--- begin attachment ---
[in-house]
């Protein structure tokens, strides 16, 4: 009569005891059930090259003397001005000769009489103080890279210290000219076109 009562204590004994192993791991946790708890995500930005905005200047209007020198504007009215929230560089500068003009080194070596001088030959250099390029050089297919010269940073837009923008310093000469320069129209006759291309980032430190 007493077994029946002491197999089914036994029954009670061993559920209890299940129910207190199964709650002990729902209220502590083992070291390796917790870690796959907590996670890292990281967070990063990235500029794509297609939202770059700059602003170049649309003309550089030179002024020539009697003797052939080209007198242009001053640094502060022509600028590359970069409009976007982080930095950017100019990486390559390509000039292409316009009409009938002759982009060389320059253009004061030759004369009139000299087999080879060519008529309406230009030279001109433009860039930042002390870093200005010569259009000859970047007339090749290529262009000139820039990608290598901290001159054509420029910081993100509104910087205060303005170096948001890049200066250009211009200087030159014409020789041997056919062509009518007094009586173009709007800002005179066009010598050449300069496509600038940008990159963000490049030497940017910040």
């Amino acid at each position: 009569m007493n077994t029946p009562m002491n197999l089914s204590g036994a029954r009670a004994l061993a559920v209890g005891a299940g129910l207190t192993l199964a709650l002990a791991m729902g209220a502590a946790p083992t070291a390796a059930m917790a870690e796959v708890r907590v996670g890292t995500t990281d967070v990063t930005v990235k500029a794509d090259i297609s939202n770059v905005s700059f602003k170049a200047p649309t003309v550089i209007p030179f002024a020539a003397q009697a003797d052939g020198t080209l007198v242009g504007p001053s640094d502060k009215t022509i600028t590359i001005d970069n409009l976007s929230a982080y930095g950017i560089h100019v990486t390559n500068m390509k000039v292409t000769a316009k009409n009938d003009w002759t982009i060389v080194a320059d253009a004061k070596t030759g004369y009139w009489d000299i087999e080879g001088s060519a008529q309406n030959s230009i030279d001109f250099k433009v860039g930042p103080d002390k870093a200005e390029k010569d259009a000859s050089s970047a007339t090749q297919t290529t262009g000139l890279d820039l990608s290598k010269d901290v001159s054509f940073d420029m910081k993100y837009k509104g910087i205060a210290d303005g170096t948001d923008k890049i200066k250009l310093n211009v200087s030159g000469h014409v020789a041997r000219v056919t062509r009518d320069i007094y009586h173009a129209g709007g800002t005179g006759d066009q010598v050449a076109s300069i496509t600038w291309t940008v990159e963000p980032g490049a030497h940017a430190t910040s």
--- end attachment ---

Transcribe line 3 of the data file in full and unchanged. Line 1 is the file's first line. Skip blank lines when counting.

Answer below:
């Amino acid at each position: 009569m007493n077994t029946p009562m002491n197999l089914s204590g036994a029954r009670a004994l061993a559920v209890g005891a299940g129910l207190t192993l199964a709650l002990a791991m729902g209220a502590a946790p083992t070291a390796a059930m917790a870690e796959v708890r907590v996670g890292t995500t990281d967070v990063t930005v990235k500029a794509d090259i297609s939202n770059v905005s700059f602003k170049a200047p649309t003309v550089i209007p030179f002024a020539a003397q009697a003797d052939g020198t080209l007198v242009g504007p001053s640094d502060k009215t022509i600028t590359i001005d970069n409009l976007s929230a982080y930095g950017i560089h100019v990486t390559n500068m390509k000039v292409t000769a316009k009409n009938d003009w002759t982009i060389v080194a320059d253009a004061k070596t030759g004369y009139w009489d000299i087999e080879g001088s060519a008529q309406n030959s230009i030279d001109f250099k433009v860039g930042p103080d002390k870093a200005e390029k010569d259009a000859s050089s970047a007339t090749q297919t290529t262009g000139l890279d820039l990608s290598k010269d901290v001159s054509f940073d420029m910081k993100y837009k509104g910087i205060a210290d303005g170096t948001d923008k890049i200066k250009l310093n211009v200087s030159g000469h014409v020789a041997r000219v056919t062509r009518d320069i007094y009586h173009a129209g709007g800002t005179g006759d066009q010598v050449a076109s300069i496509t600038w291309t940008v990159e963000p980032g490049a030497h940017a430190t910040s």